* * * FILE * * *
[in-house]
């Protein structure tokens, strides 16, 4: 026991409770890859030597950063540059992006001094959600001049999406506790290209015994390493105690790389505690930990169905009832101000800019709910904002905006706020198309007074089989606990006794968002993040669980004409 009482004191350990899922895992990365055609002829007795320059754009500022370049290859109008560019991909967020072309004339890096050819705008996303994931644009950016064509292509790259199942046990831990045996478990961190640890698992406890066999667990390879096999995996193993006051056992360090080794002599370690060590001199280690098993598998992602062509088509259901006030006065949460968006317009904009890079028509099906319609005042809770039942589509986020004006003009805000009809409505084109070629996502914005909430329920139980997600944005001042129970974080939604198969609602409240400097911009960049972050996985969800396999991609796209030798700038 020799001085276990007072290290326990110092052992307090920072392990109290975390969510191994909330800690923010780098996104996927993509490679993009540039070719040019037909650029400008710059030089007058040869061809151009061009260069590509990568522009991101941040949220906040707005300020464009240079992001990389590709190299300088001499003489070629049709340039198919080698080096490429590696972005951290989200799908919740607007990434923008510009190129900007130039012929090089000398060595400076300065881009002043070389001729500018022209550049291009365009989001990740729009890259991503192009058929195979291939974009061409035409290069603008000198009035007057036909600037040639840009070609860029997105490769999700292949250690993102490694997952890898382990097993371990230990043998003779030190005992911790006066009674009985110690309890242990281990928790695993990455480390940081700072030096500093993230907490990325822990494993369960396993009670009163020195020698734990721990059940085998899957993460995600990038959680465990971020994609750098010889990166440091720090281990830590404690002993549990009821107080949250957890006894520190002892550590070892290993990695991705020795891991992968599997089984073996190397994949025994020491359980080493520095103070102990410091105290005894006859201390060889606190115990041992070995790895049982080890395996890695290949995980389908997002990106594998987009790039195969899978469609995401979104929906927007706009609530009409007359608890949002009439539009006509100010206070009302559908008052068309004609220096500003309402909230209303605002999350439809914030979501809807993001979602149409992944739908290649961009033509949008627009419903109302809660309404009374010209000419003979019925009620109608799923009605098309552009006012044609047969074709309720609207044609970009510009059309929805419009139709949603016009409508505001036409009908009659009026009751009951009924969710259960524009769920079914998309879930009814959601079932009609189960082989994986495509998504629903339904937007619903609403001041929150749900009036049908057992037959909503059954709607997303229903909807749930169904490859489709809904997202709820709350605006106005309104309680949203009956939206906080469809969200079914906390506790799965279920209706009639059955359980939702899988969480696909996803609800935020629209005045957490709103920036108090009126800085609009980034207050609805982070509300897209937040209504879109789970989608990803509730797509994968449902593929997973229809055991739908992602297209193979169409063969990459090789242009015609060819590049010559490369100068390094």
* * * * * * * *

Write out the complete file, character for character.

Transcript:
[in-house]
């Protein structure tokens, strides 16, 4: 026991409770890859030597950063540059992006001094959600001049999406506790290209015994390493105690790389505690930990169905009832101000800019709910904002905006706020198309007074089989606990006794968002993040669980004409 009482004191350990899922895992990365055609002829007795320059754009500022370049290859109008560019991909967020072309004339890096050819705008996303994931644009950016064509292509790259199942046990831990045996478990961190640890698992406890066999667990390879096999995996193993006051056992360090080794002599370690060590001199280690098993598998992602062509088509259901006030006065949460968006317009904009890079028509099906319609005042809770039942589509986020004006003009805000009809409505084109070629996502914005909430329920139980997600944005001042129970974080939604198969609602409240400097911009960049972050996985969800396999991609796209030798700038 020799001085276990007072290290326990110092052992307090920072392990109290975390969510191994909330800690923010780098996104996927993509490679993009540039070719040019037909650029400008710059030089007058040869061809151009061009260069590509990568522009991101941040949220906040707005300020464009240079992001990389590709190299300088001499003489070629049709340039198919080698080096490429590696972005951290989200799908919740607007990434923008510009190129900007130039012929090089000398060595400076300065881009002043070389001729500018022209550049291009365009989001990740729009890259991503192009058929195979291939974009061409035409290069603008000198009035007057036909600037040639840009070609860029997105490769999700292949250690993102490694997952890898382990097993371990230990043998003779030190005992911790006066009674009985110690309890242990281990928790695993990455480390940081700072030096500093993230907490990325822990494993369960396993009670009163020195020698734990721990059940085998899957993460995600990038959680465990971020994609750098010889990166440091720090281990830590404690002993549990009821107080949250957890006894520190002892550590070892290993990695991705020795891991992968599997089984073996190397994949025994020491359980080493520095103070102990410091105290005894006859201390060889606190115990041992070995790895049982080890395996890695290949995980389908997002990106594998987009790039195969899978469609995401979104929906927007706009609530009409007359608890949002009439539009006509100010206070009302559908008052068309004609220096500003309402909230209303605002999350439809914030979501809807993001979602149409992944739908290649961009033509949008627009419903109302809660309404009374010209000419003979019925009620109608799923009605098309552009006012044609047969074709309720609207044609970009510009059309929805419009139709949603016009409508505001036409009908009659009026009751009951009924969710259960524009769920079914998309879930009814959601079932009609189960082989994986495509998504629903339904937007619903609403001041929150749900009036049908057992037959909503059954709607997303229903909807749930169904490859489709809904997202709820709350605006106005309104309680949203009956939206906080469809969200079914906390506790799965279920209706009639059955359980939702899988969480696909996803609800935020629209005045957490709103920036108090009126800085609009980034207050609805982070509300897209937040209504879109789970989608990803509730797509994968449902593929997973229809055991739908992602297209193979169409063969990459090789242009015609060819590049010559490369100068390094």